Eutrophication-induced changes in benthic algae affect the behaviour and fitness of the marine amphipod Gammarus locusta

Title
Eutrophication-induced changes in benthic algae affect the behaviour and fitness of the marine amphipod Gammarus locusta
Publication Type
Journal Article
Year of Publication
2006
Authors

Kraufvelin P, Salovius S, Christie H, Moy FE, Karez R, Pedersen MF

Journal
Aquatic Botany
Volume
84
Pagination
199-209
ISBN Number
Keywords

coastal eutrophication, nutrient enrichment, Rocky shore, mesocosm, grazing, Plant–animal interaction, Oslofjord, Solbergstrand, Norway, 12 m3

Abstract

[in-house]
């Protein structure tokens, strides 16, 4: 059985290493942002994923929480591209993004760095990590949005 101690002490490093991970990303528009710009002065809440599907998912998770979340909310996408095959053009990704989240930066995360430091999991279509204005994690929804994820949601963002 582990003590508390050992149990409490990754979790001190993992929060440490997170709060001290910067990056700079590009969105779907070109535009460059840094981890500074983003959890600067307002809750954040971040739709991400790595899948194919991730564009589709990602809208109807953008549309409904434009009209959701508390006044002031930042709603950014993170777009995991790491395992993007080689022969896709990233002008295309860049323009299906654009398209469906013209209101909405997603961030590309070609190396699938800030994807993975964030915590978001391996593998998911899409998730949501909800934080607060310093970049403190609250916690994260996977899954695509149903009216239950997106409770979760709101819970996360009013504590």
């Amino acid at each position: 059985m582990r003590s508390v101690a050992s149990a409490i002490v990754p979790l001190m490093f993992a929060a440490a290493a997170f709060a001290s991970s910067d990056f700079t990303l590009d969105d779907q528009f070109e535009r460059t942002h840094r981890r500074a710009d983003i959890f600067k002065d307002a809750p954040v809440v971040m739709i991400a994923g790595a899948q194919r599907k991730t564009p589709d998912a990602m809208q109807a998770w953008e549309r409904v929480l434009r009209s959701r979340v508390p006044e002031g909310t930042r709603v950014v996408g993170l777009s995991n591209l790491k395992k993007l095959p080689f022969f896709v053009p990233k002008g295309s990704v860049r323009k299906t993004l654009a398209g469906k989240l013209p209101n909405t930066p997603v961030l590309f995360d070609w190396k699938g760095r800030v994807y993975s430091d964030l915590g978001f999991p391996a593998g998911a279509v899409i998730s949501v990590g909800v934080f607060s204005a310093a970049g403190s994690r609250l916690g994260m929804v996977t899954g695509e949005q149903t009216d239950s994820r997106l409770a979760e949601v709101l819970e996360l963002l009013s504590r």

This study, conducted in mesocosms, natural field sites, and in laboratory aquaria, showed that eutrophication altered the nutrient status anddominance patterns among marine macroalgae, which in turn, stimulated gammaridean density. Gammaridean abundance correlated positivelywith both nutrient addition and the amount of green algae (also stimulated by nutrient enrichment). Path analysis indicated that the direct effect ofnutrients on gammaridean density was of less importance than the indirect effect through increased production of green algae. In cage colonisationexperiments, either in the field or in a control mesocosm kept under ambient nutrient conditions, more gammarids colonised nutrient enriched algae(E-algae) than algae with ambient nutrient levels (A-algae). Gammarus locusta generally grew faster on nutrient enriched algal specimens andwhen reared on green rather than on brown algae (fucoids). The nutrient status of periphytic algae did not affect gammaridean growth significantly,but the number of egg-carrying females (and thus egg production) was significantly higher among gammarids reared on E-periphyton. Thegammaridean habitat preference order (red > green > brown > periphyton) was almost the reverse of their growth rate in feeding assays(periphyton > green > brown). This implies that macroalgae may be more important as a habitat than as a food source for these animals, whichthen have to become mobile in search of optimal food items. In this process, algal nutrient content was important as the gammarids in our studyactively chose high quality nutrient-rich food, which, in addition, increased their fitness. Stimulated growth rates and egg production mayultimately lead to population increase, which, combined with the preference for high nutrient food items may dampen the initial effect of nutrientenrichment (i.e. blooms of green macroalgae) in shallow coastal waters.# 2005 Elsevier B.V. All rights reserved.
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